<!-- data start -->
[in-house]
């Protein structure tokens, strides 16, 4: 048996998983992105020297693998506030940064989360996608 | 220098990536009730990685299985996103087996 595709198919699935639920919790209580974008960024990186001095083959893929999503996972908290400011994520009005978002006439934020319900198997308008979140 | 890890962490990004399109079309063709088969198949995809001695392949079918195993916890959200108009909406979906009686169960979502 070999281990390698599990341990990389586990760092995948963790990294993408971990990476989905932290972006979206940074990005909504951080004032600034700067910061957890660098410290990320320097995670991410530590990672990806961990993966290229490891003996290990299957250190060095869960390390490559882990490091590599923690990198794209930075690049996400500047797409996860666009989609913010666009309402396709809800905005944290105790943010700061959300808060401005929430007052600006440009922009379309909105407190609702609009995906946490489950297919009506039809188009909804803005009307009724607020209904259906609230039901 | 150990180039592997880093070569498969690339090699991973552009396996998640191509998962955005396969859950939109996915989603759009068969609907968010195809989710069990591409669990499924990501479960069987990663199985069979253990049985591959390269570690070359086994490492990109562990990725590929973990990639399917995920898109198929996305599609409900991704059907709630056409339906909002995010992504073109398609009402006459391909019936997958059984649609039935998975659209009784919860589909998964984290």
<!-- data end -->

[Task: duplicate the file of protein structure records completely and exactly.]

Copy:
[in-house]
């Protein structure tokens, strides 16, 4: 048996998983992105020297693998506030940064989360996608 | 220098990536009730990685299985996103087996 595709198919699935639920919790209580974008960024990186001095083959893929999503996972908290400011994520009005978002006439934020319900198997308008979140 | 890890962490990004399109079309063709088969198949995809001695392949079918195993916890959200108009909406979906009686169960979502 070999281990390698599990341990990389586990760092995948963790990294993408971990990476989905932290972006979206940074990005909504951080004032600034700067910061957890660098410290990320320097995670991410530590990672990806961990993966290229490891003996290990299957250190060095869960390390490559882990490091590599923690990198794209930075690049996400500047797409996860666009989609913010666009309402396709809800905005944290105790943010700061959300808060401005929430007052600006440009922009379309909105407190609702609009995906946490489950297919009506039809188009909804803005009307009724607020209904259906609230039901 | 150990180039592997880093070569498969690339090699991973552009396996998640191509998962955005396969859950939109996915989603759009068969609907968010195809989710069990591409669990499924990501479960069987990663199985069979253990049985591959390269570690070359086994490492990109562990990725590929973990990639399917995920898109198929996305599609409900991704059907709630056409339906909002995010992504073109398609009402006459391909019936997958059984649609039935998975659209009784919860589909998964984290």